The transverse colon is approximately 45 cm in length. It traverses the abdomen immediately below to the greater curvature of the stomach. It appears fixed at each flexure and mobile at its middle portion which may reach the hypogastrium. The splenic flexure is situated below the lower angle of the spleen and is attached to the diaphragm by the phrenocolic ligament forming a shelf giving support the spleen. It is more acute, higher, and more deeply situated when compared with the hepatic flexure (Jorge and Habr-Gama, 2011).

Fig.5: Sagittal right paramedian diagram showing transverse mesocolon and its extension (Quoted from Bharwani and Reznek , 2011).

Transverse mesocolon is formed of two layers and connects the transverse colon to the posterior abdominal wall, passing anterior to the anterior surface of the head and the anterior border of the body of the pancreas.The upper layer is adherent to and separable from the greater omentum. It also carries the middle colic vessels, autonomic nerves, and lymphatics which supply the transverse colon and become in confluence with the root of the small bowel mesentery near the uncinate process of the pancreas (Bharwani and Reznek , 2011).

The Descending Colon

Fig.6: the extension of the descending colon (green coded) between the splenic and sigmoid colon (Quoted from Netter,2014).

It is a retroperitoneal colonic part in posterior left side extending from the splenic curvature to the sigmoid colon (Netter, 2014).

Its length is approximately 25 cm, almost equal to the ascending colon. The descending colon is covered by peritoneum on its anterior and lateral walls. Posteriorly, it rests directly against the quadratus lumborum, transversus abdominis muscles and the left kidney. The descending colon is narrower and more dorsally situated compared to the ascending colon (Jorge and Habr-Gama, 2011).

The Sigmoid Colon

Fig.7: (a) the extension of the sigmoid colon between the descending colon and rectum (green coded), (b) the sigmoid mesocolon and the inter sigmoid recess (Quoted from Netter, 2014).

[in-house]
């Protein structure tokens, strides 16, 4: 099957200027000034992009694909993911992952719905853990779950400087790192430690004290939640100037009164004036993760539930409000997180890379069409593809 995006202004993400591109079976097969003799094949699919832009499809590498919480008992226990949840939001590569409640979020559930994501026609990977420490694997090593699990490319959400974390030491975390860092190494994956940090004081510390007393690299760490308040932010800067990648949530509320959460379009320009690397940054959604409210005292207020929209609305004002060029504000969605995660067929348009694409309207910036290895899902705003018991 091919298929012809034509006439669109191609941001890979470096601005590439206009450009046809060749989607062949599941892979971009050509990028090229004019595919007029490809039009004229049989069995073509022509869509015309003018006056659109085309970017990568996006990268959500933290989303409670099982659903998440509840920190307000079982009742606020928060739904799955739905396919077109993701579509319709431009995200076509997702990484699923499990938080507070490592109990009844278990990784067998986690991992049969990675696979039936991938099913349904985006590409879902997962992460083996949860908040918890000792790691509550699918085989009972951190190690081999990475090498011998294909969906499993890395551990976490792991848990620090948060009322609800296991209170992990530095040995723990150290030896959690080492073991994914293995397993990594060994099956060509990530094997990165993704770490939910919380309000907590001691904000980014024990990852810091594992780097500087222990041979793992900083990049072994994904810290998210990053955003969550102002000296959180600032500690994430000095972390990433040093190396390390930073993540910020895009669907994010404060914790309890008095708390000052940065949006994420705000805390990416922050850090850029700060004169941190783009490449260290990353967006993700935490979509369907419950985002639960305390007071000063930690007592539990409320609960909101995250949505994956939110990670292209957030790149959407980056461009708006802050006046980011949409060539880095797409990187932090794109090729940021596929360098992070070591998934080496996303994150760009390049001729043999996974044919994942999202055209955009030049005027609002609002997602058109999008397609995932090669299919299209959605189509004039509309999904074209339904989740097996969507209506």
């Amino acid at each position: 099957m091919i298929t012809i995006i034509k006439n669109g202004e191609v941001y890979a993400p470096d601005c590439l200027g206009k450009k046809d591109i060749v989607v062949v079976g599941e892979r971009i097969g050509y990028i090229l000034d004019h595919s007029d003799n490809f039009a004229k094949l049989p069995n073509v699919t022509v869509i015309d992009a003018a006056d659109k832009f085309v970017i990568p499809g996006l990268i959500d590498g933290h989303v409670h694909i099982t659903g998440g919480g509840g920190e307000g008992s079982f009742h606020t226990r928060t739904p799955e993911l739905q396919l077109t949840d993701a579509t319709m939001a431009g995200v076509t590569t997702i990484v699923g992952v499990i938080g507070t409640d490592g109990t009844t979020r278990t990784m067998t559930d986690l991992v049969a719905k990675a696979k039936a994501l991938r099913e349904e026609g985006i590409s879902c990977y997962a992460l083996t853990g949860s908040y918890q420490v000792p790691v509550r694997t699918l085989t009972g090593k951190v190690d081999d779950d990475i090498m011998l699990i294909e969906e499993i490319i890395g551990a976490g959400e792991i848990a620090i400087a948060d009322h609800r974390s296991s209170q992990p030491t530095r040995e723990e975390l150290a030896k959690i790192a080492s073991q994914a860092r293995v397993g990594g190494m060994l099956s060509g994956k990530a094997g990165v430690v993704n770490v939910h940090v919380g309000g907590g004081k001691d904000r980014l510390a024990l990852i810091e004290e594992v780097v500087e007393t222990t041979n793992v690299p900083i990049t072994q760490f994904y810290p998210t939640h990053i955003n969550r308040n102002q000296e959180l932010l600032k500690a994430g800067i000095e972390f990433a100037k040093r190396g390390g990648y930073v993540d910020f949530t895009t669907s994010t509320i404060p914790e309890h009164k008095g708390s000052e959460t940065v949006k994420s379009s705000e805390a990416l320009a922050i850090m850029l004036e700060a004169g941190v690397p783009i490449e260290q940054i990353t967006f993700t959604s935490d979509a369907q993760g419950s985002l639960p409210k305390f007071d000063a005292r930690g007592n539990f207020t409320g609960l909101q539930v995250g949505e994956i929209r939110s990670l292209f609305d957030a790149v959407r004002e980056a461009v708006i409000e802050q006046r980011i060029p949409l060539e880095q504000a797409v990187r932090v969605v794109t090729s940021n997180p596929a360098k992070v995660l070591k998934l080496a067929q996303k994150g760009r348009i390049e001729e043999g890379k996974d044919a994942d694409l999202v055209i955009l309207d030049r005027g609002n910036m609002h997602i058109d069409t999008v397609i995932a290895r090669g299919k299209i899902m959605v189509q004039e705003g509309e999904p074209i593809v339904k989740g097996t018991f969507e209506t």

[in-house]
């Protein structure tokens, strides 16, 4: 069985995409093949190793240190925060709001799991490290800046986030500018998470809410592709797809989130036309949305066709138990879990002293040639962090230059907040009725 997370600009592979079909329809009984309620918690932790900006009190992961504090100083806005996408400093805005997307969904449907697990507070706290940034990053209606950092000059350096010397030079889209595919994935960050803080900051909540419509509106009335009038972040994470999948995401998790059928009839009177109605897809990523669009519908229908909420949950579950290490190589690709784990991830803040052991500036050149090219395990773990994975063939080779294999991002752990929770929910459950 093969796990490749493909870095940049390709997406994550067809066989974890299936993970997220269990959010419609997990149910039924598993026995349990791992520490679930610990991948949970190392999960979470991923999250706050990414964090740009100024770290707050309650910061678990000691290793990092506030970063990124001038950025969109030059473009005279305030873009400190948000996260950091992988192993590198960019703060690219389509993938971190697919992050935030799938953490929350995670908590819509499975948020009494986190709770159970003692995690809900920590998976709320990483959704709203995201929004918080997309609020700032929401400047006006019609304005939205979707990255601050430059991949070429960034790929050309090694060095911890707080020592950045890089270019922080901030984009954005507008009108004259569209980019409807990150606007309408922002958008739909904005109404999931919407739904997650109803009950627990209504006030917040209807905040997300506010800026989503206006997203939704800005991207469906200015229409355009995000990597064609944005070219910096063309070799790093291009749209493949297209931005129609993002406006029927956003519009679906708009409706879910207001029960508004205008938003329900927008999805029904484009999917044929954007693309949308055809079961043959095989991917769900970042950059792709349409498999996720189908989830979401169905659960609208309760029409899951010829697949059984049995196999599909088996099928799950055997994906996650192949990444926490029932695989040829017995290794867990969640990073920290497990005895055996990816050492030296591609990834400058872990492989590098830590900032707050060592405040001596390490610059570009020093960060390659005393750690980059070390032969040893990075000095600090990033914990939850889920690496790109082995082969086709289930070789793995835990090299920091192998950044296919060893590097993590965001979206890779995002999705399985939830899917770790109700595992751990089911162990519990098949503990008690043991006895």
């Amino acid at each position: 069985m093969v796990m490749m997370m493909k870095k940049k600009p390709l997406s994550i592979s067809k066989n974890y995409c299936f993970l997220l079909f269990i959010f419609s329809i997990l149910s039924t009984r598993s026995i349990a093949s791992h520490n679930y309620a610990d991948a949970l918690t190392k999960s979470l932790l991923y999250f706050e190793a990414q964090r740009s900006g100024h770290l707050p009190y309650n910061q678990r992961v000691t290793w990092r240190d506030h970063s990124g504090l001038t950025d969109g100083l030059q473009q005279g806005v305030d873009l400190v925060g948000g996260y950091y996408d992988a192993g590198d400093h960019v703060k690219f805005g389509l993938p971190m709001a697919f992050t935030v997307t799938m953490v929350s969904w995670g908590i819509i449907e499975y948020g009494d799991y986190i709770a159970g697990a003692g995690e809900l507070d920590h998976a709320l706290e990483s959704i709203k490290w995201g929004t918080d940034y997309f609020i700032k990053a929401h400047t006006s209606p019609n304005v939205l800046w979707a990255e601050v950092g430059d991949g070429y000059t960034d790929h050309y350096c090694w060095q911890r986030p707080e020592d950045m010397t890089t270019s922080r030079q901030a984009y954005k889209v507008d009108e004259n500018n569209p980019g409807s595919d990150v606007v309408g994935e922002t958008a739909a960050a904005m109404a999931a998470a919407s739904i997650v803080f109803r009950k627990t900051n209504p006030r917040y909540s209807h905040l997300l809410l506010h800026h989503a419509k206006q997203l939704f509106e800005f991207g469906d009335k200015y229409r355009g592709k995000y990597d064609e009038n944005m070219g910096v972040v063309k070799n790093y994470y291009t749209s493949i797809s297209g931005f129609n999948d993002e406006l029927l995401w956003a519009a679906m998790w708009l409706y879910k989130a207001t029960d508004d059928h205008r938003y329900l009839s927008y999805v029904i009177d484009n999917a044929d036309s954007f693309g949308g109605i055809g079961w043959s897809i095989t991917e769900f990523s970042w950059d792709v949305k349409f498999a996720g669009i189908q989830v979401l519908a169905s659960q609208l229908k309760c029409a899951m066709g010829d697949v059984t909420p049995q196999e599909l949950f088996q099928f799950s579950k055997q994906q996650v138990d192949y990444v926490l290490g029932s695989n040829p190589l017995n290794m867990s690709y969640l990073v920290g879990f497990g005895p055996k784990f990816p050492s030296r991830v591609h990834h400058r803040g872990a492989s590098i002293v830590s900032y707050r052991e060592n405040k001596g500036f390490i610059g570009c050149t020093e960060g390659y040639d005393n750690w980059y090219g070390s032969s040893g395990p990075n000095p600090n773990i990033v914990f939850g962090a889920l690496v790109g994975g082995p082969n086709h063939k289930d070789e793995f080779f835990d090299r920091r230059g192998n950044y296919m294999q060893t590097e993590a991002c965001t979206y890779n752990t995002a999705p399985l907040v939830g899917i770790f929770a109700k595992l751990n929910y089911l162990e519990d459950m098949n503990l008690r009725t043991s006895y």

It is intraperitoneal in location and suspended by the sigmoid mesocolon giving an S-shaped loop, connecting the descending colon and the rectum (Netter,2014).

The sigmoid colon is mobile with length about 35 to 40cm, showing great variations in length and configuration. Mesosigmoid is attached to the pelvic walls, giving inverted V shape. Its apex is anterior to the left ureter and left common iliac vessels, resting in a recess known as the inter sigmoid recess. The left ureter is situated underneath this recess where it is crossed by the left colic,sigmoid vessels and spermatic cord (Jorge and Habr-Gama, 2011 ).

The Rectum and Anal Canal

The rectum lies in the sacral concavity; it starts at to level of the 3rd sacral vertebra and ends 2–3 cm from the tip of the coccyx where it angulates backward to pass through the levators then continues as the anal. The rectum measuring about 12–15 cm in length .The upper two third of the rectum is covered by peritoneum while its lower third is extraperitoneal .The peritoneal reflection occurs about 8cm from the anal verge in males and 6cm in females. In women, the rectum is posterior to the cervix and posterior vaginal wall while in men, it is posterior to the bladder, seminal vesicles, vas deferens, and prostate. Posterior to the rectum lie the sacral vessels and the roots of the sacral nerve plexus (Jorge and Habr-Gama, 2011).

Fig.8: (a) Rectal relations in both female and (b) male pelvis (Quoted from Netter,2014).

Lymphatic drainage:

• Ascending colon and caecum drain via epiploic nodes (lie along the ascending colon) and via paracolic nodes along the mesenteric arteries to the superior mesenteric group of nodes.

• Transverse colon drains via superior mesenteric and inferior mesenteric group of nodes along the middle and left colic vessels. The inferior mesenteric nodes lie around the inferior mesenteric origin.

• Descending colon drains via inferior mesenteric nodes along the left colic and sigmoid vessels.

• Rectum drains via mesorectal lymph nodes:

Upper third drains to nodes along the IMV

Mid and lower rectum drain to internal iliac nodes. (Khan,2012).

Fig.9: Diagram of the abdominal LNs: right colic (dark green), superior mesenteric (aqua), middle colic (light green), Para colic (red), left colic (pink), sigmoid (purple) and inferior mesenteric (orange) (Quoted from Moron and Szklaruk ,2007).

Arterial supply:

The caecum, ascending colon and proximal two-thirds of the transverse colon receive a blood supply from the superior mesenteric artery by the following branches:

• Ileocolic artery supplies the caecum and proximal part of the ascending colon.